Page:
Halloween can be a fun time of trick-or-treating, carving pumpkins and costume parties, but this can also be a time of increased drunk driving.  Anyone hosting a Halloween party should take the proper precautions to limit their liquor liability and make sure they have adequate insurance.

Social host liability can have a serious impact on party throwers.  Social host liability laws vary widely from state to state.  In Wisconsin, when an individual invites guests to his or her house to consume alcohol, he or she usually is not liable for any alcohol-related injuries that the guests may suffer.  One of the most notable exceptions to this rule is serving alcohol to minors.  Property owners who provide alcohol to minors may be held liable for any injuries these minors cause, whether it be to themselves, or to another person. 

If you are throwing a party where alcohol is served, it is the hosts’ responsibility to make sure that guests are capable of driving home safely.  You don’t want to allow anyone who has been drinking to drive and possibly kill or injure themselves or others.

In 2008, 58 percent of all highway fatalities across the nation on Halloween night (6 p.m October 31st to 5:59 a.m. November 1st) involved a driver or a motorcycle rider with a BAC of .08 or higher, according to the National Highway Traffic Safety Administration.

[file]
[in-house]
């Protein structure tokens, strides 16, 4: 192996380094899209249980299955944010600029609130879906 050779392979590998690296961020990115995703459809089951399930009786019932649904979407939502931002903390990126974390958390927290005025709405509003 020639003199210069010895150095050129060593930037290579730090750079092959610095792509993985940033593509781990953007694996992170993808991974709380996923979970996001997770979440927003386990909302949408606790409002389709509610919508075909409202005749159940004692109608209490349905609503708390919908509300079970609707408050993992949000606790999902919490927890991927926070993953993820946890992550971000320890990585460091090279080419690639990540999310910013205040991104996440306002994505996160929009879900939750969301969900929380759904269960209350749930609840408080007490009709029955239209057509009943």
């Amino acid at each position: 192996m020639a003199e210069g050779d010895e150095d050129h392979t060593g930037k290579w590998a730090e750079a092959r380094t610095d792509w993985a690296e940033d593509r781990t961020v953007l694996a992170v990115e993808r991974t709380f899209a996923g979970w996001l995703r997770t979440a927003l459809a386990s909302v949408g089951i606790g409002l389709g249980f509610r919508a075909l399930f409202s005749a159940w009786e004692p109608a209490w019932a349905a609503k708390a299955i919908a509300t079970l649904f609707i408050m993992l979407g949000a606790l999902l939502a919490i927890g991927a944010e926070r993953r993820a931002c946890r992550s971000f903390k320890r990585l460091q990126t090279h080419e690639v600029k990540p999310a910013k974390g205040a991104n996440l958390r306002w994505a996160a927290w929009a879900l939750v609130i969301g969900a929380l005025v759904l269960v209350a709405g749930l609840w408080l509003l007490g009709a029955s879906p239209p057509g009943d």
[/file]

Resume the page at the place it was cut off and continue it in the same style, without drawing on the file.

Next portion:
If you plan to host a Halloween party and serve alcohol, here are tips to have a safe and successful party:

  • Consider hiring a professional bartender or reliable friend to serve drinks.  Most bartenders are trained to recognize signs of intoxication and will limit consumption by partygoers who have had too much.
  • Be a responsible host.  Limiting your own alcohol intake will allow you to better determine if a guest is sober enough to drive at the end of the night.
  • Have non-alcoholic beverages available.
  • Don’t serve alcohol to minors. Period. The legal drinking age in every state is 21.
  • Don’t force drinks on your guests or rush to refill their glasses when empty.
  • Always serve food with alcohol. It is proven that food can help counter the effects of alcohol. 
  • Stop serving alcohol at least one hour before the party ends.  Serve only coffee, tea and non-alcoholic beverages toward the end of your party.
  • Speak to each of your guests before they leave the party.  If you think someone is unable to drive, call a cab and pay for it yourself, arrange a ride with a sober friend, drive your guest home, or encourage that person to stay over.
  • Encourage all your guests to wear seat belts as they drive home.

Information from the Insurance Information Institute